Laguna de Bay: A vision for the future

In the micro-scale perspective on the rehabilitation and development of Laguna Lake (LL), plans were crafted to properly and judiciously allocate proper land uses, especially for the Eco-Areas.

These areas are a unique feature of the project where artificial islands are made from dredged materials and are planned as green developments of open spaces, parks, flora and fauna sanctuaries, and low-environmental impact developments. To add, ferry stations are also designed, applying green architectural principles.

Water Transport System
As mentioned, the development of an efficient and environment-friendly mass transport system is proposed to
service various growth areas around LL. These growth areas, where the ferry stations are proposed, are Binangonan, Taytay, and Angono in the Province of Rizal, Taguig City, and San Pedro and Santa Rosa in the Province of Laguna. These stations have linear and perpendicular connections. Linear linkages refer to ferry service routes that stop at consecutive stations, while perpendicular linkages cross to other stations while bypassing others.

It is anticipated that economic and population growth will soon disperse to the eastern side of LL. To this effect, accessibility and efficient transport becomes an essential. Thus, several additional stations are proposed that will service the southern and eastern areas of Laguna and the central northern areas of Rizal. This expansion will comprise the second phase of the LL Water Transport System. The identification of these suitable areas for service expansion and the designation for additional ferry terminals are based on their demographic, economic, and tourism trends. These proposed stations are located in Cubayao, Calamba City, Los Baños, Bay, Santa Cruz, Sinoloan in Laguna, and Jalajala and Tanay in Rizal. Similarly, they will all have similar linear and perpendicular connections.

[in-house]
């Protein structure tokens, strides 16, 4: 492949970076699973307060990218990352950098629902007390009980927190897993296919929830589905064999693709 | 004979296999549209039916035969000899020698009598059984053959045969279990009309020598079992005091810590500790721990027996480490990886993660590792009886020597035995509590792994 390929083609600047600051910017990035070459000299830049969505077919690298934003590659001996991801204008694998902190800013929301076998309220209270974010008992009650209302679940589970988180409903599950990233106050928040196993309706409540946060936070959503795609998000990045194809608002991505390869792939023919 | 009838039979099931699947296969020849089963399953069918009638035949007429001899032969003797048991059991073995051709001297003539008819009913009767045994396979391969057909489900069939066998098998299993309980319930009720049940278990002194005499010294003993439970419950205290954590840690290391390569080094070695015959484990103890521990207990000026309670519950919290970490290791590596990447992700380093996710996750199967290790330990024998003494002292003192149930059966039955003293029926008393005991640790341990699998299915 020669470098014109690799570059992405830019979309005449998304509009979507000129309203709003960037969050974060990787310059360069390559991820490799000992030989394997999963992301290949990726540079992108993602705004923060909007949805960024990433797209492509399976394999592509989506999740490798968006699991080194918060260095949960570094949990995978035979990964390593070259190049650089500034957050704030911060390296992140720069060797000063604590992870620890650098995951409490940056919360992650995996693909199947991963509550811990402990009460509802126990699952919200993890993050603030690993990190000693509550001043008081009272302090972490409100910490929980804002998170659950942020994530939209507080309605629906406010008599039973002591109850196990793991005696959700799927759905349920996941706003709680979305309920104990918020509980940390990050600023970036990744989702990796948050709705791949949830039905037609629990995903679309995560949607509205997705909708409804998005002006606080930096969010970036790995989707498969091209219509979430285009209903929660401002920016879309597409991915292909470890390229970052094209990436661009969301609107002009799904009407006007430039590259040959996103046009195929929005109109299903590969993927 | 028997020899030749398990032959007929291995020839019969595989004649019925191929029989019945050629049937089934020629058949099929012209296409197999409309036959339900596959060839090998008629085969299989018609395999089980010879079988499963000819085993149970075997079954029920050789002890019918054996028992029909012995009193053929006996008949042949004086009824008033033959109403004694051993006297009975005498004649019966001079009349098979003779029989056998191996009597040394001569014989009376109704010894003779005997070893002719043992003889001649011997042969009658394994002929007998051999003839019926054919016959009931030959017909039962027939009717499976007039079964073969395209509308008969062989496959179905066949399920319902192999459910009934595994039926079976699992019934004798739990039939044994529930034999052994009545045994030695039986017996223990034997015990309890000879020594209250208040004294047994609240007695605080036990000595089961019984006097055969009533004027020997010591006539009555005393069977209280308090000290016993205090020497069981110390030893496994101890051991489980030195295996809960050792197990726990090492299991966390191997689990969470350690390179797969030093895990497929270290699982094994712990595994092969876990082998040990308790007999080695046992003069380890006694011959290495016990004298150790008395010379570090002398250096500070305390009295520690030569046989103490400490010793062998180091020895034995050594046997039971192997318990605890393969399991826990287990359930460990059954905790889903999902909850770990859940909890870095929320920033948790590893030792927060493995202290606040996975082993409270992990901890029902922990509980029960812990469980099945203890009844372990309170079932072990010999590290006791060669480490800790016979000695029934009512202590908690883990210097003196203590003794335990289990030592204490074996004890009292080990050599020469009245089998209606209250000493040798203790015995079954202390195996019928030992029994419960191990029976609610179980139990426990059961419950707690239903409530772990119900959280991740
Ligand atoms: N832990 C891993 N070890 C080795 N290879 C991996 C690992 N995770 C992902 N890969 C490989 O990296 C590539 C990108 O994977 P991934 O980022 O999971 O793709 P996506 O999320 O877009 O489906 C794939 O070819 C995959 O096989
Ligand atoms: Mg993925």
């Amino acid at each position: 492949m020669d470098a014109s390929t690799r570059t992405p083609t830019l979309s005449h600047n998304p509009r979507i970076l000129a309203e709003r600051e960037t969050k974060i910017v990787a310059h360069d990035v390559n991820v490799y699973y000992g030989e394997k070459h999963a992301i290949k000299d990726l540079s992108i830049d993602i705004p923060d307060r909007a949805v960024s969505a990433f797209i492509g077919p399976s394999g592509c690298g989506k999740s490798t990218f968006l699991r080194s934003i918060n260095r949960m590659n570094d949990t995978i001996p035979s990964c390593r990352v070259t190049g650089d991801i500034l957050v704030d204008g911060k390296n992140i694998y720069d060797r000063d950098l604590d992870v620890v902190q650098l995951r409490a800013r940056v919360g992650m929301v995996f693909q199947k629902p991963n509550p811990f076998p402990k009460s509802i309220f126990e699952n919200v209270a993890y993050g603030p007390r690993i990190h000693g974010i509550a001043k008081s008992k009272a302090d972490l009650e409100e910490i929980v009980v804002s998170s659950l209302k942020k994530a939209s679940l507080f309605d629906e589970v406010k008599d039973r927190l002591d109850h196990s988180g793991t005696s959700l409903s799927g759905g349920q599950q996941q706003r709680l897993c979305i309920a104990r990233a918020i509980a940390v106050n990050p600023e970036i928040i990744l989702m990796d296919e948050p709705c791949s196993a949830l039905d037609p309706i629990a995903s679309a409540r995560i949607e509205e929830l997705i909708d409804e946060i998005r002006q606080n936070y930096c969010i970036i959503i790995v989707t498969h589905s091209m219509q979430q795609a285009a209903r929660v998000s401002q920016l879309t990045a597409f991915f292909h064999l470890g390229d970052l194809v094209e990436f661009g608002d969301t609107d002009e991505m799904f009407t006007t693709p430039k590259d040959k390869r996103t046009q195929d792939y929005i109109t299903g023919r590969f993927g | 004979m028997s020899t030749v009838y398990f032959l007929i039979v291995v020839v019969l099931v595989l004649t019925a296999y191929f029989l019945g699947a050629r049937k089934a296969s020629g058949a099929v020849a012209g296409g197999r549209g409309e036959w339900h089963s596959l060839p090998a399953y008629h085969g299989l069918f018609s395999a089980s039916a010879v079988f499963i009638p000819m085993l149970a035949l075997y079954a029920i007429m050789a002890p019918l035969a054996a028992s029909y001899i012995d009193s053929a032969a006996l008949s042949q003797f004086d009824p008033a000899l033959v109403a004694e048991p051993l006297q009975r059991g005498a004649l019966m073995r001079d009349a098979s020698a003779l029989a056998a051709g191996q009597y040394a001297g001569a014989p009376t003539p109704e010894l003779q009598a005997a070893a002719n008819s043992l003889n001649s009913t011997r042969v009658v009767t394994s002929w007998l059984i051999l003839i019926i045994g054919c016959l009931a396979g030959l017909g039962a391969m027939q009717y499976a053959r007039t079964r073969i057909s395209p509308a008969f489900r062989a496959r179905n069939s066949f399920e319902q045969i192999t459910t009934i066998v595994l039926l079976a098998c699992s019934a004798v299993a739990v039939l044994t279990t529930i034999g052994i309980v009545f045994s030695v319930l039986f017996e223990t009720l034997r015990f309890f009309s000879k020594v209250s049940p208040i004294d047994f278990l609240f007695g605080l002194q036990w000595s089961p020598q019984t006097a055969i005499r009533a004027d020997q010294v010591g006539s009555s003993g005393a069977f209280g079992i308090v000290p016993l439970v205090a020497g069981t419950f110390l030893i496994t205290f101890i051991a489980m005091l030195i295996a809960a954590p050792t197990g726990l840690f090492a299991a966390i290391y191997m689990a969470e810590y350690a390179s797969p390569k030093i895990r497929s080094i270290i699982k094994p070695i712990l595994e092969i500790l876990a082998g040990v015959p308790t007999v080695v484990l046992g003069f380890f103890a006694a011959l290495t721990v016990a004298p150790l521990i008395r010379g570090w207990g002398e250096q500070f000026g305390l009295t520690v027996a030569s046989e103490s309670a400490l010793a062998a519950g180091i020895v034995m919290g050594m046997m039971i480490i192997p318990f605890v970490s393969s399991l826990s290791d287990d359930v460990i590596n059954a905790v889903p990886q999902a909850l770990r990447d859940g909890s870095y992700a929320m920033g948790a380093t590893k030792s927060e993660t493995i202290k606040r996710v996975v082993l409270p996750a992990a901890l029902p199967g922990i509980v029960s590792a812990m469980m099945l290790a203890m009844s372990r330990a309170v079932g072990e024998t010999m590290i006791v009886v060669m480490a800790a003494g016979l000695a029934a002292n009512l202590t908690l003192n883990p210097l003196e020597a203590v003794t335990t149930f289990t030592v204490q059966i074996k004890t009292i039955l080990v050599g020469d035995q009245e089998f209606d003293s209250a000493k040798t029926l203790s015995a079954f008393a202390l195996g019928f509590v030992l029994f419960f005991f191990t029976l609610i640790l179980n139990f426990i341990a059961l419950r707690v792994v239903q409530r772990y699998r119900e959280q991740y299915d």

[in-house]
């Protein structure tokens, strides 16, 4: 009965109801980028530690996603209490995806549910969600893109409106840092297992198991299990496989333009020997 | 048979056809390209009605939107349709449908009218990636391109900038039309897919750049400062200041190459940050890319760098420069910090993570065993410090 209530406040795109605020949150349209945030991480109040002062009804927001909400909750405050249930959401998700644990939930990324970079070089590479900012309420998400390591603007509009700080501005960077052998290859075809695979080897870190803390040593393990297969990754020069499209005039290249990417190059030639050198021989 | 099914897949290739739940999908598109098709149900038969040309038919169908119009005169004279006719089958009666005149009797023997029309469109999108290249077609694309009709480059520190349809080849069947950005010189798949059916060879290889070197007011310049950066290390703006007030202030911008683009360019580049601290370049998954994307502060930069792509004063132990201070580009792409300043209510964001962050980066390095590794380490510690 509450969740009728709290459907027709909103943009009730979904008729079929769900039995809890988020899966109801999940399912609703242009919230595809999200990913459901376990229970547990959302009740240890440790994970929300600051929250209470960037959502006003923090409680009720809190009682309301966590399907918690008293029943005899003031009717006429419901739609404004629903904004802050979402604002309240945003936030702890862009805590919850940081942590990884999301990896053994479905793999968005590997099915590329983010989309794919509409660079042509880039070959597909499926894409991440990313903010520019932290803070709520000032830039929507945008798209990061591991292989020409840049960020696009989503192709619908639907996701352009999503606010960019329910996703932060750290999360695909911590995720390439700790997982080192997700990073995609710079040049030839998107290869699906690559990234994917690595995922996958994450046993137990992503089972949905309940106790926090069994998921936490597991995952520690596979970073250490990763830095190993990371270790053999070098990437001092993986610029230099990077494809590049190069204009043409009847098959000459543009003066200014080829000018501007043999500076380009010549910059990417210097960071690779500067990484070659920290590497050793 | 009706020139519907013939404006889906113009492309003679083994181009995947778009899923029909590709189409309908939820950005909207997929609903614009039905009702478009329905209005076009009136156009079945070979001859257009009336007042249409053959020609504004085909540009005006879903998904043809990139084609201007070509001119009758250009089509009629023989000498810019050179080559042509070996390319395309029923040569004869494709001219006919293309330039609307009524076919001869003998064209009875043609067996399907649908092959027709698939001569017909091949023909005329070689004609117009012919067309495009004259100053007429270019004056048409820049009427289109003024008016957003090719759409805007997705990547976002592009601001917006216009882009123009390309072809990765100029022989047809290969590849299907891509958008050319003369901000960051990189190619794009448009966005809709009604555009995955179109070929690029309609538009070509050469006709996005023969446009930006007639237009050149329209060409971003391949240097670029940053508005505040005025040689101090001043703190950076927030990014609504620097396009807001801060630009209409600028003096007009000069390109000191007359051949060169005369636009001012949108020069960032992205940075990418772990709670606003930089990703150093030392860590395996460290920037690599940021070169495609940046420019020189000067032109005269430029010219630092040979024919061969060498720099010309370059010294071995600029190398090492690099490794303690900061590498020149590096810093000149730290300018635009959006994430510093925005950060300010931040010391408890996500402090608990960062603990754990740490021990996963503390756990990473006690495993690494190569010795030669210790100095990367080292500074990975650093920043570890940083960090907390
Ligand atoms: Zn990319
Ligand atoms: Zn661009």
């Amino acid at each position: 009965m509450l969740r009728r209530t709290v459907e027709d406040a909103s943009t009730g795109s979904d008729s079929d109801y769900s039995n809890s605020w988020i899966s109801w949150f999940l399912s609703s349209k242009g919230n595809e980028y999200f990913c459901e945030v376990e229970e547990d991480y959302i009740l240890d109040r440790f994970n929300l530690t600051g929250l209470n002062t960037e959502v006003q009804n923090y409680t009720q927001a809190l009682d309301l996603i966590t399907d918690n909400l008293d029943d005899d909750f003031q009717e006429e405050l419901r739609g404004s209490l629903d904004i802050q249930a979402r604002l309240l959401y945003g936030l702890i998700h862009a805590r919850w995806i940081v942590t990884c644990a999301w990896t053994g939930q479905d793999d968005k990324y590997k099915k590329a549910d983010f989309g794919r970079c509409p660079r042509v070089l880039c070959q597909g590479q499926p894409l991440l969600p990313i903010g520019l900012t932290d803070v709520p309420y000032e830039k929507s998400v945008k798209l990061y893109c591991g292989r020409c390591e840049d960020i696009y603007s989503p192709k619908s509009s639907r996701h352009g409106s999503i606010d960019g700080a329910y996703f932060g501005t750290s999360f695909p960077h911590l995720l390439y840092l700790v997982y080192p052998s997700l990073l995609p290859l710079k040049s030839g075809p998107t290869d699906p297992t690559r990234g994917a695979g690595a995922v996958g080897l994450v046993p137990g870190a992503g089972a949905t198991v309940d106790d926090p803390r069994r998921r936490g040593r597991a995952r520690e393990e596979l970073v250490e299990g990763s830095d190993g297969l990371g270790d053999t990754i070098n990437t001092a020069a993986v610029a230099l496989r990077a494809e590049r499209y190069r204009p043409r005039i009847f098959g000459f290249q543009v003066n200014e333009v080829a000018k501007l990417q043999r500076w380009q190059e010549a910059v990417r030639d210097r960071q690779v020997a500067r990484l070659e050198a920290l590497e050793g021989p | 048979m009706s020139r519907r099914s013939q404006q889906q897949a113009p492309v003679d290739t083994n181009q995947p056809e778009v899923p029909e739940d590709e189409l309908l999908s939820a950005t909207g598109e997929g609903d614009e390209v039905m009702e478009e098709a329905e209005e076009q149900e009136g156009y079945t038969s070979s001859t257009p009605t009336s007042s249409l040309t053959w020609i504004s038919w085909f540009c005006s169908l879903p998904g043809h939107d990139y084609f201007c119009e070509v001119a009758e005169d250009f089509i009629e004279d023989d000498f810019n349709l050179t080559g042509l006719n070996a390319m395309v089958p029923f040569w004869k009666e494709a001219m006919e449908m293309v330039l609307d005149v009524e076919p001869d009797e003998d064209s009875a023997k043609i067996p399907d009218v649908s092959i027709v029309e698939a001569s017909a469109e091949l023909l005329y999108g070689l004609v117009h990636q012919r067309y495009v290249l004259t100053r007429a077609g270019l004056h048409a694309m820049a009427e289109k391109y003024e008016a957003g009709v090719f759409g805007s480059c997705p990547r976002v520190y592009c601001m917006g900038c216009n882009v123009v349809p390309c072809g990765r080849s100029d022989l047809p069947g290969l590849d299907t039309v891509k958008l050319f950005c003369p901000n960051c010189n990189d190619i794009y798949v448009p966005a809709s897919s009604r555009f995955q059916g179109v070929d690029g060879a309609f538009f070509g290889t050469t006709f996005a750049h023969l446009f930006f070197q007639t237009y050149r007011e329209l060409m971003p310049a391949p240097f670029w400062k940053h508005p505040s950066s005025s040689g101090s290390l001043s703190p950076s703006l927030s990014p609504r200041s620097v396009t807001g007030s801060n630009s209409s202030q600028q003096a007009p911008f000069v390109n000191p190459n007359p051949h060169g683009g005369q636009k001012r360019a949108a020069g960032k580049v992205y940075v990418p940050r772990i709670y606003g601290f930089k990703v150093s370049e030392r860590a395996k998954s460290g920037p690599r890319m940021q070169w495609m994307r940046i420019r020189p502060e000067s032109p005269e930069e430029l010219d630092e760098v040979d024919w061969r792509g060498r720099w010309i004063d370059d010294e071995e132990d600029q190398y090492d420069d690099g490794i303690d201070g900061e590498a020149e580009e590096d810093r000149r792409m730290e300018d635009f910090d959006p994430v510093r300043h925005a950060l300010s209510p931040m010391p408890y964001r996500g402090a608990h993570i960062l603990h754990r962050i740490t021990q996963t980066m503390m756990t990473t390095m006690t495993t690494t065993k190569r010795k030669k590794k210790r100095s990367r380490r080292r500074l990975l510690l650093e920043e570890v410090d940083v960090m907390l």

Eventually, the LL Water Transport System will be integrated with the current Pasig River Transport System, thus expanding water transport from Manila to as far as eastern Laguna and Rizal. There is also potential to integrate the proposed Manila Bay Water Transport System to the integrated LL-Pasig River Transport System, ultimately tapping the potentials of water transport for increased accessibility, efficient flow of people, goods, and service, and the strengthened linkages from various LGUs. Further feasibility studies and planning will be recommended.

Transport Linkages
In the larger regional perspective, it is anticipated that the prioritized ports in the western section of LL as well as the proposed port expansion in the northern, southern, and eastern areas will act as gateways to farther regions and significant access points. For example, the role of Siniloan Station in the eastern portion of LL will become crucial as stronger land access is prioritized to link the eastern coast of Luzon to LL. Cargo megaships that traverse from far away across the Pacific Ocean may call port to the eastern coast of Quezon Province, where cargo and goods travel through land to reach Siniloan Point and distributed elsewhere after sailing within designated routes within LL.